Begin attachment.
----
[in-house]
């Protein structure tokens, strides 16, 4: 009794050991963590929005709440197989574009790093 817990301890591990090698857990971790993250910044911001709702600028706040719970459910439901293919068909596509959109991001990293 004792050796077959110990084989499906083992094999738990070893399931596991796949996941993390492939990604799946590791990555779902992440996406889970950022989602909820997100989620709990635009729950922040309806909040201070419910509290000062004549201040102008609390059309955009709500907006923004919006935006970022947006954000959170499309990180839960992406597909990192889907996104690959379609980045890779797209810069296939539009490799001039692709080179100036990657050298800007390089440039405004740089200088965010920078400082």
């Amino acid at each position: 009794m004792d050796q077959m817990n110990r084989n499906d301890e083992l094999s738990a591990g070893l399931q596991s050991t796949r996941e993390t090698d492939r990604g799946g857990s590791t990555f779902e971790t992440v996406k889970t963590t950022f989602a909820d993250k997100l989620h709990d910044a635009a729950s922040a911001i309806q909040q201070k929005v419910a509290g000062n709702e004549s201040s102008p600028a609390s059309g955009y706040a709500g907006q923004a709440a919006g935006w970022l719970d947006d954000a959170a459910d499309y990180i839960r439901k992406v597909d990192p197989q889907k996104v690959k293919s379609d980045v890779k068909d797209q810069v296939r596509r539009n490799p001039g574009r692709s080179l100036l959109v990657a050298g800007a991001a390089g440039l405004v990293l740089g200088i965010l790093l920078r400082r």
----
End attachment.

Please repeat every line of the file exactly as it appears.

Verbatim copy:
[in-house]
């Protein structure tokens, strides 16, 4: 009794050991963590929005709440197989574009790093 817990301890591990090698857990971790993250910044911001709702600028706040719970459910439901293919068909596509959109991001990293 004792050796077959110990084989499906083992094999738990070893399931596991796949996941993390492939990604799946590791990555779902992440996406889970950022989602909820997100989620709990635009729950922040309806909040201070419910509290000062004549201040102008609390059309955009709500907006923004919006935006970022947006954000959170499309990180839960992406597909990192889907996104690959379609980045890779797209810069296939539009490799001039692709080179100036990657050298800007390089440039405004740089200088965010920078400082």
């Amino acid at each position: 009794m004792d050796q077959m817990n110990r084989n499906d301890e083992l094999s738990a591990g070893l399931q596991s050991t796949r996941e993390t090698d492939r990604g799946g857990s590791t990555f779902e971790t992440v996406k889970t963590t950022f989602a909820d993250k997100l989620h709990d910044a635009a729950s922040a911001i309806q909040q201070k929005v419910a509290g000062n709702e004549s201040s102008p600028a609390s059309g955009y706040a709500g907006q923004a709440a919006g935006w970022l719970d947006d954000a959170a459910d499309y990180i839960r439901k992406v597909d990192p197989q889907k996104v690959k293919s379609d980045v890779k068909d797209q810069v296939r596509r539009n490799p001039g574009r692709s080179l100036l959109v990657a050298g800007a991001a390089g440039l405004v990293l740089g200088i965010l790093l920078r400082r």